1. Organization and Layout
- Design and organize the form to support the task
- Organize groups of items related semantically by:
- sequence of use,
- frequency of use, and/or
- relative importance.
- Keep the number of groups to a minimum, while limiting the size of groups to 12-14 chars wide and 6-7 lines high (within 5 degree visual angle).
- Use white space to:
- create balance and symmetry,
- lead the eye in the appropriate direction.
- Separate logical groups by spaces, lines, color, or other visual cues.
- High-frequency users + slow system RT --> Minimize the number of screens.
- Low-frequency users + fast system RT --> Maximize screen clarity.
- Keep related and interdependent items on the same screen.
2. Caption and Field Design
- In western cultures:
- for single fields, place caption to left.
- for list fields, place caption above.
- left justified above alpha lists.
- right justified above numeric lists.
- Justify captions and fields according to user, task, and data type.
- Separate the (longest) caption (in a left-justified group) from its field by no more than 1-2 spaces (following the delimiter, for example, a colon). Separate one caption field group from another by three or more spaces horizontally, or by one or more lines vertically.
- Break up columnar fields or long columns of single field items into groups of 5 separated by a blank line.
- Provide distinctive field group and section headings in complex forms.
- Distinguish fields (i.e., contents) from captions (i.e., labels).
- Captions should be brief, familiar and descriptive.
- Indicate the number of character spaces available in a field.
- Indicate when fields are optional.
3. Input Formats
- Consider providing system completion of unambiguous partial input.
- Consider providing pop-up or pull-down menus for fill-in forms with many but well-defined entry options.
- Avoid complex rules for entering data in the various fields of a form.
- Provide meaningful (in field) groupings to break up long input formats (chunking).
- Provide defaults whenever possible. Allow simple (single key) acceptance of defaults.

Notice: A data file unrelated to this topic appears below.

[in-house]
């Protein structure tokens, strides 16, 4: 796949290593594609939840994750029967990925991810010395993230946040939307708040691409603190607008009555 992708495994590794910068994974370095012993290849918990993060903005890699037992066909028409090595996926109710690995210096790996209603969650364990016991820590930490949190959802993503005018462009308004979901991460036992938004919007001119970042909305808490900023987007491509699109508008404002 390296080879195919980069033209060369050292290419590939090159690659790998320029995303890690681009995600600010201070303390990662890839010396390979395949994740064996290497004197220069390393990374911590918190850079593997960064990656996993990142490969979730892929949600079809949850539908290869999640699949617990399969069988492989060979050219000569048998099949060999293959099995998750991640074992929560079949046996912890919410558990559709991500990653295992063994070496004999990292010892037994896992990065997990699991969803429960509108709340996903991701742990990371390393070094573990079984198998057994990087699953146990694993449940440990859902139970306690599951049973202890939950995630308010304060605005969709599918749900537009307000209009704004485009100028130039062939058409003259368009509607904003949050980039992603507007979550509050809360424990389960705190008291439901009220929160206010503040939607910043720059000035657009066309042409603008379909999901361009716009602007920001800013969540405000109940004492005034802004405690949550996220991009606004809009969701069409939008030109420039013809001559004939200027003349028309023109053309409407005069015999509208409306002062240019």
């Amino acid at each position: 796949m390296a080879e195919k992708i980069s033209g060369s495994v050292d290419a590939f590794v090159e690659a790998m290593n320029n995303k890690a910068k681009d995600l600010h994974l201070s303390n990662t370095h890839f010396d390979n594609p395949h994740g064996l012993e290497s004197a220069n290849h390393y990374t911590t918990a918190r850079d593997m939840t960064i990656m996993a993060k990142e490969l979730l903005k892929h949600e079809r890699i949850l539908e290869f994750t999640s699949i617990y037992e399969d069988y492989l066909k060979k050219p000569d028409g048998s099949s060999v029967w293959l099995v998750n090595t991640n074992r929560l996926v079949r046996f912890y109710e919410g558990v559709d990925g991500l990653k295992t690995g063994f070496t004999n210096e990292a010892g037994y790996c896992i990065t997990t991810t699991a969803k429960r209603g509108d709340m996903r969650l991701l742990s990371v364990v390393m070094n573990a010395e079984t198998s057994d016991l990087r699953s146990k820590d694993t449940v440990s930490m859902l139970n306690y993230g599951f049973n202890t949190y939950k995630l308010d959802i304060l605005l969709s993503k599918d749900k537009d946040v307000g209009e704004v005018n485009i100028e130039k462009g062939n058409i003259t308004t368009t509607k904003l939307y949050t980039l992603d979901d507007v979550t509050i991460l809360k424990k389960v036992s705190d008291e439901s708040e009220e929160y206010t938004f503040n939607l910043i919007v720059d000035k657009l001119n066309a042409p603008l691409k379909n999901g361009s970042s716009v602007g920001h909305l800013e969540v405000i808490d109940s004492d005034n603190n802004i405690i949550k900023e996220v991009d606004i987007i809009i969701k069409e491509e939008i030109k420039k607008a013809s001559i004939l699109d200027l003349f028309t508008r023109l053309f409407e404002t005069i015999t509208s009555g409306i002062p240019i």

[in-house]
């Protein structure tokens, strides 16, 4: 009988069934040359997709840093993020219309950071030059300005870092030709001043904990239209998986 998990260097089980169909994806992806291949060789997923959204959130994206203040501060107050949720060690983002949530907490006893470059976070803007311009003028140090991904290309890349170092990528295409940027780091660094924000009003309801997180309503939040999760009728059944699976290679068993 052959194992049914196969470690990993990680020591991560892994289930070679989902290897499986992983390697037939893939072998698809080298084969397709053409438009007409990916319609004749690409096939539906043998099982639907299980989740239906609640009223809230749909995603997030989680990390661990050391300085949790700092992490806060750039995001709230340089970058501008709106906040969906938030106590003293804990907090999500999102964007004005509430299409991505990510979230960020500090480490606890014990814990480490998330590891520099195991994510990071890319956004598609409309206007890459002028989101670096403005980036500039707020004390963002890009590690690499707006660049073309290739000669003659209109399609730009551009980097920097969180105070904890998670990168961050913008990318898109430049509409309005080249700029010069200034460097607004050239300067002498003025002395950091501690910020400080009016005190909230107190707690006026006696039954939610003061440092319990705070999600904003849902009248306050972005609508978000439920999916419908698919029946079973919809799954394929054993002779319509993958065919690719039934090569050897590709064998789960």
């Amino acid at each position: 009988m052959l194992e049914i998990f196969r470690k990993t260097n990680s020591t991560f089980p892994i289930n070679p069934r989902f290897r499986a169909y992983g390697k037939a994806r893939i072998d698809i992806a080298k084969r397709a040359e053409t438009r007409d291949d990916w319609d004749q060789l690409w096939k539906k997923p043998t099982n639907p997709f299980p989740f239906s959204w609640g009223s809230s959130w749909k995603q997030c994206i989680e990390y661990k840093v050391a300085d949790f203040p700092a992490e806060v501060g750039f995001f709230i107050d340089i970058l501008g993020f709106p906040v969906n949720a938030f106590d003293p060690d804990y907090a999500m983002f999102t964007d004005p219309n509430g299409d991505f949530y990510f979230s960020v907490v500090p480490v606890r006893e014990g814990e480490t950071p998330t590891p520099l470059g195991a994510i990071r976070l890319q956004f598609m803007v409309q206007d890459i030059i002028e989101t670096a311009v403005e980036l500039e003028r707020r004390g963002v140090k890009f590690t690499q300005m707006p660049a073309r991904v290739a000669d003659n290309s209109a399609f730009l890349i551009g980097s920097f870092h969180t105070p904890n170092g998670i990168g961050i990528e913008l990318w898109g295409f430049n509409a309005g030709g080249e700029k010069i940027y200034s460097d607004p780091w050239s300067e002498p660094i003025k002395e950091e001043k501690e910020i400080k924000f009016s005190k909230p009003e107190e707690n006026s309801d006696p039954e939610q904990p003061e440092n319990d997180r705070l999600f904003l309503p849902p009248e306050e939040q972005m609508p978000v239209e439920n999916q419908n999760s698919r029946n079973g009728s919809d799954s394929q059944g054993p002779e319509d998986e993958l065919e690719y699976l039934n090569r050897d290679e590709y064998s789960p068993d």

3.1. Designing input data
- Make high-frequency inputs easy to express (e.g., y/n)
- Let the user specify the unit of measurement. Do not require transformations or calculations.
- Design meaningful input data whenever possible.
- Allow abbreviated input when it can be unambiguously interpreted (e.g., "y" for "yes")
- A system should be "case blind" when it really does not matter (e.g., "yes", "Yes" or "YES")
- Keep input fields short if possible.
- Do not combine letters and numbers in a single field.
- Avoid frequent shifts between upper- and lower-case characters.
- Avoid uncommon letter sequences.
- Do not require leading zeros.
4. Prompts and Instructions
- Provide prompts when use will be relatively infrequent, inputs must be formatted, and users are not working from a source document.
- i.e., help user with syntax
- e.g., (Last, First Middle)
- Prompts should be brief and unambiguous.
- Place prompts to the right of fields, or in a MicroHelp line at the bottom of the screen/window.
- Provide instructions for navigation and completion on the screen or through on-line help.
- Place instructions in a consistent location across screens and make them visually distinctive.
- Use consistent terminology and consistent grammatical form and style in instructions.
- When a form is first entered, position the cursor in the most likely default position.
- Arrange field groups consistently with default cursor movement. Vertical groups are preferable to horizontal if cursor movement can be vertical.
- Allow forward and backward movement by field and within fields.
- Make protected areas on the screen completely inaccessible. Allow the cursor to rest only on user-editable areas.
- Do not use auto tab unless fields have fixed lengths and users are high frequency and experienced.
- Provide titles and page numbers or place markers on screens in a multiscreen form.
- Direct manipulation increases flexibility, speed, and ease of learning for navigation through fields.
6. Error Handling
- Allow character edits in fields.
- Place the cursor in the error field after error detection. Highlight the error field if possible.
- For independent fields, withhold error reporting until user request.
- Provide semantic and syntactic information in error msgs depending on user knowledge.
dcb at cs wpi edu / Thu Mar 30 21:23:38 EST 2006